• 1 tablespoon salt
  • ¼ cup (40 g) raw sesame seeds
  • 1 cups (130 g) whole wheat flour
  • 2½ to 3 (248 to 298 g) cups all purpose flour or bread flour
  • 2 tablespoons (29 g) butter, melted (for brushing loaves)
Instructions
  1. In a bowl, place cracked wheat or bulgur in a bowl and pour boiling water over it. Let sit for 1 hour to soften.
  2. In a small bowl, place water, yeast and a pinch of sugar. The water temperature is important. If it is too hot then the yeast will die and if it is too cold then the yeast will not activate well, if at all. I used a thermometer at first and now I can tell by feel. Allow to stand for 7 to 10 minutes. The yeast is alive if bubbles start to emerge which will build up to a foam covering the surface of the mixture. This process is called proofing the yeast.
  3. Combine the buttermilk, molasses, honey and butter in a bowl and set aside.
  4. In a large bowl (I use my mixer with the paddle attachment) mix together the whole wheat flour, salt and sesame seeds. Stir in the milk mixture and stir until smooth, about 3 minutes. Strain the cracked wheat and add to the flour mixture until combined. Add the flour ½ cup at a time until the dough pulls from the side of the bowl and forms a ball. Replace the paddle attachment with the dough hook if using the electric mixer.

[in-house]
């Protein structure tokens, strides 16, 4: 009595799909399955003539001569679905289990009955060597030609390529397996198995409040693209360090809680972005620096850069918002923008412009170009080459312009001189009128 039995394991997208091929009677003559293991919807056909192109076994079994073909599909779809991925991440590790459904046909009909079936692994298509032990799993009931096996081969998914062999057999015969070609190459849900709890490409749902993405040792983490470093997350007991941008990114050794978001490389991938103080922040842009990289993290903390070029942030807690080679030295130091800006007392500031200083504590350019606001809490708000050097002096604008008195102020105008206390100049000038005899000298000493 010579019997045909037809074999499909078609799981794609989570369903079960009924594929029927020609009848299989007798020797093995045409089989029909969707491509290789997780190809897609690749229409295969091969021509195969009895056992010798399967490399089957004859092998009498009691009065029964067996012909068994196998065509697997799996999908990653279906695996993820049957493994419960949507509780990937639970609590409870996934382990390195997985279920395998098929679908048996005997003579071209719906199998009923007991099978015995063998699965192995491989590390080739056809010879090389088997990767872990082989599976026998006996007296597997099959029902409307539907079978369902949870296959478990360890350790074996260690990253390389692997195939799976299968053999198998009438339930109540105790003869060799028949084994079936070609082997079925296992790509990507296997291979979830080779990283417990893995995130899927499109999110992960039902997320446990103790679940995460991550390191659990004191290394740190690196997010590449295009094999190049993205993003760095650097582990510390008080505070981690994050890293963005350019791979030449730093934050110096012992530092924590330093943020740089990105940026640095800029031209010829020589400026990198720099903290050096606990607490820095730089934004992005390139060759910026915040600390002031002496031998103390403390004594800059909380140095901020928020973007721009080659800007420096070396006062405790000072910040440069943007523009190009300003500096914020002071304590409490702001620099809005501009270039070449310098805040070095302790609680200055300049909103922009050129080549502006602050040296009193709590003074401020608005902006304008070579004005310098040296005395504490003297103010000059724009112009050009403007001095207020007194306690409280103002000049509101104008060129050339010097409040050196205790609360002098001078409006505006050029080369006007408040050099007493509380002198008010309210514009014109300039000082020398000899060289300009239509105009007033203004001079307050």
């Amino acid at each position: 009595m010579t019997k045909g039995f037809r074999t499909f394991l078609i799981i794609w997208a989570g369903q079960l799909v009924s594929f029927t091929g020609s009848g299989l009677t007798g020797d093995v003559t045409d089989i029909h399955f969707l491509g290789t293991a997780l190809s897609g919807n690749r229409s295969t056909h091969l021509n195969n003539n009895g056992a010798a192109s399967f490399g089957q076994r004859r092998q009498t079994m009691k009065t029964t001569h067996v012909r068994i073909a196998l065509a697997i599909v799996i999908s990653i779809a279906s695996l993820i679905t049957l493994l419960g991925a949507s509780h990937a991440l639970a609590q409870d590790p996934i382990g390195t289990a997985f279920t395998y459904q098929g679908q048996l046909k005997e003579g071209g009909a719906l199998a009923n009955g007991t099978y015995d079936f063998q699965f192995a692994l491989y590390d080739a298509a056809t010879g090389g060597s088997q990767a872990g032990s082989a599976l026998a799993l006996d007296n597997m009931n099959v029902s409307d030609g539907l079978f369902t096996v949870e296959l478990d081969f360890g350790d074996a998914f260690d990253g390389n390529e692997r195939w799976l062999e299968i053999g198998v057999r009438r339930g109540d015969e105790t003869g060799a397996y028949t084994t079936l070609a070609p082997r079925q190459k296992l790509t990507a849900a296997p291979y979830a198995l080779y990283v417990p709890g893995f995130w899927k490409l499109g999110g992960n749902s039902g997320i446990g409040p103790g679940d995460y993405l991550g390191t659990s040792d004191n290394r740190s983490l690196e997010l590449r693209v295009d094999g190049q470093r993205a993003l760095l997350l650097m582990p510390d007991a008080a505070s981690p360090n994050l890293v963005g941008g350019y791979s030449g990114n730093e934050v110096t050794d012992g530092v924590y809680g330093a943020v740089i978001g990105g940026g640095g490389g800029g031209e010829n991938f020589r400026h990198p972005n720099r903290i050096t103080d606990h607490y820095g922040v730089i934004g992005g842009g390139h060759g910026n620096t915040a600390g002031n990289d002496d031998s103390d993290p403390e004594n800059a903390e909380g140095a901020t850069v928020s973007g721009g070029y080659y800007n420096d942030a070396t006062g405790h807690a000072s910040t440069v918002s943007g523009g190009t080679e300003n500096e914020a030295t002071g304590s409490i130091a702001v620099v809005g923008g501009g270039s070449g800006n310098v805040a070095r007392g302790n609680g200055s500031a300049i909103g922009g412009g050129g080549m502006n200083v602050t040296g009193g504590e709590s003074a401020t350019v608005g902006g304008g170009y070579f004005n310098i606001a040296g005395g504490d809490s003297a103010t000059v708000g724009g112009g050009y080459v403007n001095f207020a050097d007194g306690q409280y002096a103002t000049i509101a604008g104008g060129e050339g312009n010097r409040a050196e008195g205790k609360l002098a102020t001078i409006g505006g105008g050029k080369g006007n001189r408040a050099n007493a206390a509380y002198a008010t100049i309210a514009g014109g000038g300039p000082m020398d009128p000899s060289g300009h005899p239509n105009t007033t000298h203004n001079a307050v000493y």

5. My method is to knead the dough in the mixer for about 3 minutes and turn out the dough and finish kneading by hand but you can knead the dough in a stand mixer for 4 to 5 minutes until a springy soft ball is formed.
  6. Or if kneading completely by hand, place onto a floured board or work surface, adding a tablespoon of flour as needed to keep from sticking. Knead for about 5 minutes until the dough is soft and springy, but still tacky. The dough should spring back when gently poked with your finger.